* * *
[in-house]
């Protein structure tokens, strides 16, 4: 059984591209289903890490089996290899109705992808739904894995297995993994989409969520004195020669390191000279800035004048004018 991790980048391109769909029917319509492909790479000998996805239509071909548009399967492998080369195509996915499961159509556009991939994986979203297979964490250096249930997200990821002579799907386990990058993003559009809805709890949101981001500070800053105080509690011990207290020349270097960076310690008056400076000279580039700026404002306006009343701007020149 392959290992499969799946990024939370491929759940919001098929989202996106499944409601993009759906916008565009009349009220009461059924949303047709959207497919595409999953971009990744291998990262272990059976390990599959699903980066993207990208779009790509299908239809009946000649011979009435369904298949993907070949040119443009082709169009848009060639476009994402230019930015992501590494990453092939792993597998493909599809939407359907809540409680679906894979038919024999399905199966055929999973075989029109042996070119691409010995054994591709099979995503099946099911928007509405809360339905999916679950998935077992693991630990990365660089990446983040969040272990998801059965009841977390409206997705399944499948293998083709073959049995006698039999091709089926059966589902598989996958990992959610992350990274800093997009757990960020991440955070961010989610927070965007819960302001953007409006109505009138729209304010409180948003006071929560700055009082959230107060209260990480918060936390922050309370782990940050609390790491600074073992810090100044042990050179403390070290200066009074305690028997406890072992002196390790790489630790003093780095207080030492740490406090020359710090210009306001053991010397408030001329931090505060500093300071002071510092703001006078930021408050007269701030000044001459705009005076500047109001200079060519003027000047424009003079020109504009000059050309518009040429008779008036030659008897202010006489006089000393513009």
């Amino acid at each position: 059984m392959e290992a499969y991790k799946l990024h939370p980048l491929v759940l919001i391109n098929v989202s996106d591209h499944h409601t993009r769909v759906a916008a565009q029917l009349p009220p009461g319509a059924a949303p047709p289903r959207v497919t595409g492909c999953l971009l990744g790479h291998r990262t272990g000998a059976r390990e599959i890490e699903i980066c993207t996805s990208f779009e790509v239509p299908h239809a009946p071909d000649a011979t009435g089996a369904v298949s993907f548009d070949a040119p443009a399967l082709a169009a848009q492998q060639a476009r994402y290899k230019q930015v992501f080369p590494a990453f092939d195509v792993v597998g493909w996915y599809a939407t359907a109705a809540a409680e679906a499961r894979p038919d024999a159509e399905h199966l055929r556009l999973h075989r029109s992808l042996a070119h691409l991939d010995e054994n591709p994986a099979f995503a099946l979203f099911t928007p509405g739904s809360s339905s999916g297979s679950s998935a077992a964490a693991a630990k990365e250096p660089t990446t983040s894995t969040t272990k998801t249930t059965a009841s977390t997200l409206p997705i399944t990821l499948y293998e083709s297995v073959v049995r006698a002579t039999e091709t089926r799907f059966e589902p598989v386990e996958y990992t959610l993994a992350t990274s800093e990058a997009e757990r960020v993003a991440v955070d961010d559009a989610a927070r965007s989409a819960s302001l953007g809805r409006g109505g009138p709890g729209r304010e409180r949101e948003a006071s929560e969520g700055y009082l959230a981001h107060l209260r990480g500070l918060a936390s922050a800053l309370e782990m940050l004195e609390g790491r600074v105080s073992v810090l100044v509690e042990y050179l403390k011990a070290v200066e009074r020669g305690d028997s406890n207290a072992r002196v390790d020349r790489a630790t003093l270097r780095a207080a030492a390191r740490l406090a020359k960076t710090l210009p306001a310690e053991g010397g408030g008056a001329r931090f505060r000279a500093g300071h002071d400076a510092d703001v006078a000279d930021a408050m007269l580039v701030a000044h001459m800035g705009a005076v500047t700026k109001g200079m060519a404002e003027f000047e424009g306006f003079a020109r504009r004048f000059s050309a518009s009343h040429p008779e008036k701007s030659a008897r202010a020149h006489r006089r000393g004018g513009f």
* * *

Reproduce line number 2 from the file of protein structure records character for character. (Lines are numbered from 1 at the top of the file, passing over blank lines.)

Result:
């Protein structure tokens, strides 16, 4: 059984591209289903890490089996290899109705992808739904894995297995993994989409969520004195020669390191000279800035004048004018 991790980048391109769909029917319509492909790479000998996805239509071909548009399967492998080369195509996915499961159509556009991939994986979203297979964490250096249930997200990821002579799907386990990058993003559009809805709890949101981001500070800053105080509690011990207290020349270097960076310690008056400076000279580039700026404002306006009343701007020149 392959290992499969799946990024939370491929759940919001098929989202996106499944409601993009759906916008565009009349009220009461059924949303047709959207497919595409999953971009990744291998990262272990059976390990599959699903980066993207990208779009790509299908239809009946000649011979009435369904298949993907070949040119443009082709169009848009060639476009994402230019930015992501590494990453092939792993597998493909599809939407359907809540409680679906894979038919024999399905199966055929999973075989029109042996070119691409010995054994591709099979995503099946099911928007509405809360339905999916679950998935077992693991630990990365660089990446983040969040272990998801059965009841977390409206997705399944499948293998083709073959049995006698039999091709089926059966589902598989996958990992959610992350990274800093997009757990960020991440955070961010989610927070965007819960302001953007409006109505009138729209304010409180948003006071929560700055009082959230107060209260990480918060936390922050309370782990940050609390790491600074073992810090100044042990050179403390070290200066009074305690028997406890072992002196390790790489630790003093780095207080030492740490406090020359710090210009306001053991010397408030001329931090505060500093300071002071510092703001006078930021408050007269701030000044001459705009005076500047109001200079060519003027000047424009003079020109504009000059050309518009040429008779008036030659008897202010006489006089000393513009």